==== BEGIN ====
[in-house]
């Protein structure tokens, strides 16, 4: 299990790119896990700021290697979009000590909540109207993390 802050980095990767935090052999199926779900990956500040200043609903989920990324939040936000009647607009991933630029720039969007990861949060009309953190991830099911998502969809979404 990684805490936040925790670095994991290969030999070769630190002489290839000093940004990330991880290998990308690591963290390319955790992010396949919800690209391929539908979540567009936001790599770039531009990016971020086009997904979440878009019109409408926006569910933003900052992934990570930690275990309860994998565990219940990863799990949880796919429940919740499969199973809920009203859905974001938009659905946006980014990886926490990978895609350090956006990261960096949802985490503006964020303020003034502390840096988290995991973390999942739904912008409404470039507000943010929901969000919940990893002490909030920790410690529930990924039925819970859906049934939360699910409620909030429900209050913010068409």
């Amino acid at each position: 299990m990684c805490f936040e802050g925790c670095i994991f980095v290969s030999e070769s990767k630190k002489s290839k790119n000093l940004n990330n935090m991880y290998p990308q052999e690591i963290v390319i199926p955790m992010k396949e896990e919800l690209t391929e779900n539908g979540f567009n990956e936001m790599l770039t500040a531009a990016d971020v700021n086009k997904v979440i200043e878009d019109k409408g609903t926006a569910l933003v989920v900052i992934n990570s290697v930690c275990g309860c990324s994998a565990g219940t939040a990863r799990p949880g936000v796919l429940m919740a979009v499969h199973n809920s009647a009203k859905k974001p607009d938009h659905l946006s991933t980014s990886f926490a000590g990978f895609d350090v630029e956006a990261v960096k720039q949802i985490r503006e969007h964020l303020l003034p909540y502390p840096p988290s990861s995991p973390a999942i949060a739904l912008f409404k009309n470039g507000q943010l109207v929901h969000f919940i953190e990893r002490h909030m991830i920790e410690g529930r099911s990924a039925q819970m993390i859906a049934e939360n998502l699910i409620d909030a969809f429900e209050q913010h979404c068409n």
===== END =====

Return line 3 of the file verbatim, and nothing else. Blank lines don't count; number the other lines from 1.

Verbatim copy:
């Amino acid at each position: 299990m990684c805490f936040e802050g925790c670095i994991f980095v290969s030999e070769s990767k630190k002489s290839k790119n000093l940004n990330n935090m991880y290998p990308q052999e690591i963290v390319i199926p955790m992010k396949e896990e919800l690209t391929e779900n539908g979540f567009n990956e936001m790599l770039t500040a531009a990016d971020v700021n086009k997904v979440i200043e878009d019109k409408g609903t926006a569910l933003v989920v900052i992934n990570s290697v930690c275990g309860c990324s994998a565990g219940t939040a990863r799990p949880g936000v796919l429940m919740a979009v499969h199973n809920s009647a009203k859905k974001p607009d938009h659905l946006s991933t980014s990886f926490a000590g990978f895609d350090v630029e956006a990261v960096k720039q949802i985490r503006e969007h964020l303020l003034p909540y502390p840096p988290s990861s995991p973390a999942i949060a739904l912008f409404k009309n470039g507000q943010l109207v929901h969000f919940i953190e990893r002490h909030m991830i920790e410690g529930r099911s990924a039925q819970m993390i859906a049934e939360n998502l699910i409620d909030a969809f429900e209050q913010h979404c068409n």